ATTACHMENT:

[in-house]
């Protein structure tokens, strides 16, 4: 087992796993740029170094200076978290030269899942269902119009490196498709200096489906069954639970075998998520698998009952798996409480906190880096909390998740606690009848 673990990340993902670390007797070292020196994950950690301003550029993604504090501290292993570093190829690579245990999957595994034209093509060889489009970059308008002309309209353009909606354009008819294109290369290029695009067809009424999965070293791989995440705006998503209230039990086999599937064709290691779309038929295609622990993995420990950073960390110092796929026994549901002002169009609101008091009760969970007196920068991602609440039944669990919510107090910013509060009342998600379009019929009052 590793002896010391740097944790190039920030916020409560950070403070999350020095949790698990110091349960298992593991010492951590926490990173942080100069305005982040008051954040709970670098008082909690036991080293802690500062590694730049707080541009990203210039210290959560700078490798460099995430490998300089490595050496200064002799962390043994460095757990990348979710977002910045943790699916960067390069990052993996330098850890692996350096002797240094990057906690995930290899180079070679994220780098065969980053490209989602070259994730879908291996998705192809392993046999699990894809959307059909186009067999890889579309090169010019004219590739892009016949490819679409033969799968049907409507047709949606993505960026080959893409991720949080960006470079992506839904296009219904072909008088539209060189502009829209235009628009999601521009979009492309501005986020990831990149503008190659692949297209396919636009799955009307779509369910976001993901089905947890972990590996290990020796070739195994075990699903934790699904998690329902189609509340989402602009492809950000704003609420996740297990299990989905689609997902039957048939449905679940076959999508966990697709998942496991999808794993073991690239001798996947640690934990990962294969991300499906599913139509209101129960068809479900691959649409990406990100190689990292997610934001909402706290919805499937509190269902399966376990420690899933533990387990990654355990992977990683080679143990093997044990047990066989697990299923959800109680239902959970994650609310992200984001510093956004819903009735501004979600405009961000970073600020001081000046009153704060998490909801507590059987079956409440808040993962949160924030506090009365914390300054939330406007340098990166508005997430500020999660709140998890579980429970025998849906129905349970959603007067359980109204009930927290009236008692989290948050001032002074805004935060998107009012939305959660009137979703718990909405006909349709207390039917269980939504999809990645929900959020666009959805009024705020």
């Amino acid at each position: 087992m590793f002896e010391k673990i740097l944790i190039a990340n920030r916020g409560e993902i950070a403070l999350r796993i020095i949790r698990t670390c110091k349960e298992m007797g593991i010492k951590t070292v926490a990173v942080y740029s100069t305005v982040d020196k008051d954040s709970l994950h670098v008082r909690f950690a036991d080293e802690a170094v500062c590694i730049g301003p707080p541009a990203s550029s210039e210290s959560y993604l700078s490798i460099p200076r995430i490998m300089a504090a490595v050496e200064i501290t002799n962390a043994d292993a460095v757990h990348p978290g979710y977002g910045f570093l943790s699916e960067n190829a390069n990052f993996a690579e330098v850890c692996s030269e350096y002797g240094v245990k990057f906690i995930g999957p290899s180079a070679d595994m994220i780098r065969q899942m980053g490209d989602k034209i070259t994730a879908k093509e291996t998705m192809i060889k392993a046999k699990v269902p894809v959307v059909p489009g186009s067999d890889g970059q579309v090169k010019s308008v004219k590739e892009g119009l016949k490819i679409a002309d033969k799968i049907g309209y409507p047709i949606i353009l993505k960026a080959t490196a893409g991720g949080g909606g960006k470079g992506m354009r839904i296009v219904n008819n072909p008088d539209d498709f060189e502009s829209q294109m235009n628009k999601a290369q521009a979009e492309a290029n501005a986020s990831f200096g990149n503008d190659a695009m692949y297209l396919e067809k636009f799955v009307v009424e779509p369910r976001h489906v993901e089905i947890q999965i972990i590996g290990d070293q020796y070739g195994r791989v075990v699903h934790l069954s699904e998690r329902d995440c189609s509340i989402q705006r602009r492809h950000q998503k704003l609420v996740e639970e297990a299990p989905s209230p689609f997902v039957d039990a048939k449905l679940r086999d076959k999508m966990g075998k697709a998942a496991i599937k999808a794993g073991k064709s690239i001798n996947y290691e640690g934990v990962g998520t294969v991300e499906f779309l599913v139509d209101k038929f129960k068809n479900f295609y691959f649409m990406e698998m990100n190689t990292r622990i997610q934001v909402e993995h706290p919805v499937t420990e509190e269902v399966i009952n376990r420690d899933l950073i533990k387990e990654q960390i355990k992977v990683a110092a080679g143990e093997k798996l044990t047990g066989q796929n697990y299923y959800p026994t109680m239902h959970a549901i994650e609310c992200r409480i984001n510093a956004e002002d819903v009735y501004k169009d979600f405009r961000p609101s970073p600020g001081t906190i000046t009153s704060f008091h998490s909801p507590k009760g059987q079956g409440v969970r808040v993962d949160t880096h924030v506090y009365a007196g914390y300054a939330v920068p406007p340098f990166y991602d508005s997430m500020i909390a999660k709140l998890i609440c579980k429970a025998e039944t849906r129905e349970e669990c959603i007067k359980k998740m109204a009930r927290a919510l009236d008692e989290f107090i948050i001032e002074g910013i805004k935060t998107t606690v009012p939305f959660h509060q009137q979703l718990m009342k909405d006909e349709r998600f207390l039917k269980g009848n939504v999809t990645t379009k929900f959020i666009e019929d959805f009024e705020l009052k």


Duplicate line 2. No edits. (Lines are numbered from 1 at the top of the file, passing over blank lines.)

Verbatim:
């Protein structure tokens, strides 16, 4: 087992796993740029170094200076978290030269899942269902119009490196498709200096489906069954639970075998998520698998009952798996409480906190880096909390998740606690009848 673990990340993902670390007797070292020196994950950690301003550029993604504090501290292993570093190829690579245990999957595994034209093509060889489009970059308008002309309209353009909606354009008819294109290369290029695009067809009424999965070293791989995440705006998503209230039990086999599937064709290691779309038929295609622990993995420990950073960390110092796929026994549901002002169009609101008091009760969970007196920068991602609440039944669990919510107090910013509060009342998600379009019929009052 590793002896010391740097944790190039920030916020409560950070403070999350020095949790698990110091349960298992593991010492951590926490990173942080100069305005982040008051954040709970670098008082909690036991080293802690500062590694730049707080541009990203210039210290959560700078490798460099995430490998300089490595050496200064002799962390043994460095757990990348979710977002910045943790699916960067390069990052993996330098850890692996350096002797240094990057906690995930290899180079070679994220780098065969980053490209989602070259994730879908291996998705192809392993046999699990894809959307059909186009067999890889579309090169010019004219590739892009016949490819679409033969799968049907409507047709949606993505960026080959893409991720949080960006470079992506839904296009219904072909008088539209060189502009829209235009628009999601521009979009492309501005986020990831990149503008190659692949297209396919636009799955009307779509369910976001993901089905947890972990590996290990020796070739195994075990699903934790699904998690329902189609509340989402602009492809950000704003609420996740297990299990989905689609997902039957048939449905679940076959999508966990697709998942496991999808794993073991690239001798996947640690934990990962294969991300499906599913139509209101129960068809479900691959649409990406990100190689990292997610934001909402706290919805499937509190269902399966376990420690899933533990387990990654355990992977990683080679143990093997044990047990066989697990299923959800109680239902959970994650609310992200984001510093956004819903009735501004979600405009961000970073600020001081000046009153704060998490909801507590059987079956409440808040993962949160924030506090009365914390300054939330406007340098990166508005997430500020999660709140998890579980429970025998849906129905349970959603007067359980109204009930927290009236008692989290948050001032002074805004935060998107009012939305959660009137979703718990909405006909349709207390039917269980939504999809990645929900959020666009959805009024705020």